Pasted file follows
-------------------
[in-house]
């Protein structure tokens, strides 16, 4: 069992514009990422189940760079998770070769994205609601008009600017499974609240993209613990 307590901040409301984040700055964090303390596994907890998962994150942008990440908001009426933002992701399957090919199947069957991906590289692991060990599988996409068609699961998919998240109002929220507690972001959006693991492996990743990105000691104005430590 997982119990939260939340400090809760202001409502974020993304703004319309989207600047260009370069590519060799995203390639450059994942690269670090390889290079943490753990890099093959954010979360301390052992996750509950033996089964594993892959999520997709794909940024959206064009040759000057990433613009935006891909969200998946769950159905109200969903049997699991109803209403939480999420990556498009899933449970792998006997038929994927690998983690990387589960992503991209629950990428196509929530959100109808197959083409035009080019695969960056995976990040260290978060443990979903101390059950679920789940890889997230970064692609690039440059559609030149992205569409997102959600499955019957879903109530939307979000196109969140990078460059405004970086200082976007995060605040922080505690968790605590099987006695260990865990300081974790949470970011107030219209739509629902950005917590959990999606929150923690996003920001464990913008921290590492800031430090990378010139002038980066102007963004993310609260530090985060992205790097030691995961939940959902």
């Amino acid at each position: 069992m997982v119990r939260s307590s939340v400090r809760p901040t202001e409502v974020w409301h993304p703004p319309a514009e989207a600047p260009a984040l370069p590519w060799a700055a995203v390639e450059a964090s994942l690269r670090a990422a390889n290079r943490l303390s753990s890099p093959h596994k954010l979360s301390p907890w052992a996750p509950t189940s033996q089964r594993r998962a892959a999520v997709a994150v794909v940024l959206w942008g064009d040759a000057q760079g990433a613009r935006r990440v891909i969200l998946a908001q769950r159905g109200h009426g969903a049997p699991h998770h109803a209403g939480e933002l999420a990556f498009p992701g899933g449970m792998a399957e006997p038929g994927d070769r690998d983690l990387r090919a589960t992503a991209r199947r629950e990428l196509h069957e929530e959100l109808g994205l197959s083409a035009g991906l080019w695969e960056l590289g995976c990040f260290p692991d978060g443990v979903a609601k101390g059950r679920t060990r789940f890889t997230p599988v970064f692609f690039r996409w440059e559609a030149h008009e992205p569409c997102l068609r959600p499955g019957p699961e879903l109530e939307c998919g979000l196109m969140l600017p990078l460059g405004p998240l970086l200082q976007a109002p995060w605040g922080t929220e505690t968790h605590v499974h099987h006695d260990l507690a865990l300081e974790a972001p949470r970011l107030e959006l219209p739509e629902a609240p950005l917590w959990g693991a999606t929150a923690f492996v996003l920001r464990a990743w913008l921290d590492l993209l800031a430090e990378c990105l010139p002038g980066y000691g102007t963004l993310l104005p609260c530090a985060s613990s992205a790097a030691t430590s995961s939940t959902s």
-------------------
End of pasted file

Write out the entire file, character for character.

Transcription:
[in-house]
């Protein structure tokens, strides 16, 4: 069992514009990422189940760079998770070769994205609601008009600017499974609240993209613990 307590901040409301984040700055964090303390596994907890998962994150942008990440908001009426933002992701399957090919199947069957991906590289692991060990599988996409068609699961998919998240109002929220507690972001959006693991492996990743990105000691104005430590 997982119990939260939340400090809760202001409502974020993304703004319309989207600047260009370069590519060799995203390639450059994942690269670090390889290079943490753990890099093959954010979360301390052992996750509950033996089964594993892959999520997709794909940024959206064009040759000057990433613009935006891909969200998946769950159905109200969903049997699991109803209403939480999420990556498009899933449970792998006997038929994927690998983690990387589960992503991209629950990428196509929530959100109808197959083409035009080019695969960056995976990040260290978060443990979903101390059950679920789940890889997230970064692609690039440059559609030149992205569409997102959600499955019957879903109530939307979000196109969140990078460059405004970086200082976007995060605040922080505690968790605590099987006695260990865990300081974790949470970011107030219209739509629902950005917590959990999606929150923690996003920001464990913008921290590492800031430090990378010139002038980066102007963004993310609260530090985060992205790097030691995961939940959902």
């Amino acid at each position: 069992m997982v119990r939260s307590s939340v400090r809760p901040t202001e409502v974020w409301h993304p703004p319309a514009e989207a600047p260009a984040l370069p590519w060799a700055a995203v390639e450059a964090s994942l690269r670090a990422a390889n290079r943490l303390s753990s890099p093959h596994k954010l979360s301390p907890w052992a996750p509950t189940s033996q089964r594993r998962a892959a999520v997709a994150v794909v940024l959206w942008g064009d040759a000057q760079g990433a613009r935006r990440v891909i969200l998946a908001q769950r159905g109200h009426g969903a049997p699991h998770h109803a209403g939480e933002l999420a990556f498009p992701g899933g449970m792998a399957e006997p038929g994927d070769r690998d983690l990387r090919a589960t992503a991209r199947r629950e990428l196509h069957e929530e959100l109808g994205l197959s083409a035009g991906l080019w695969e960056l590289g995976c990040f260290p692991d978060g443990v979903a609601k101390g059950r679920t060990r789940f890889t997230p599988v970064f692609f690039r996409w440059e559609a030149h008009e992205p569409c997102l068609r959600p499955g019957p699961e879903l109530e939307c998919g979000l196109m969140l600017p990078l460059g405004p998240l970086l200082q976007a109002p995060w605040g922080t929220e505690t968790h605590v499974h099987h006695d260990l507690a865990l300081e974790a972001p949470r970011l107030e959006l219209p739509e629902a609240p950005l917590w959990g693991a999606t929150a923690f492996v996003l920001r464990a990743w913008l921290d590492l993209l800031a430090e990378c990105l010139p002038g980066y000691g102007t963004l993310l104005p609260c530090a985060s613990s992205a790097a030691t430590s995961s939940t959902s």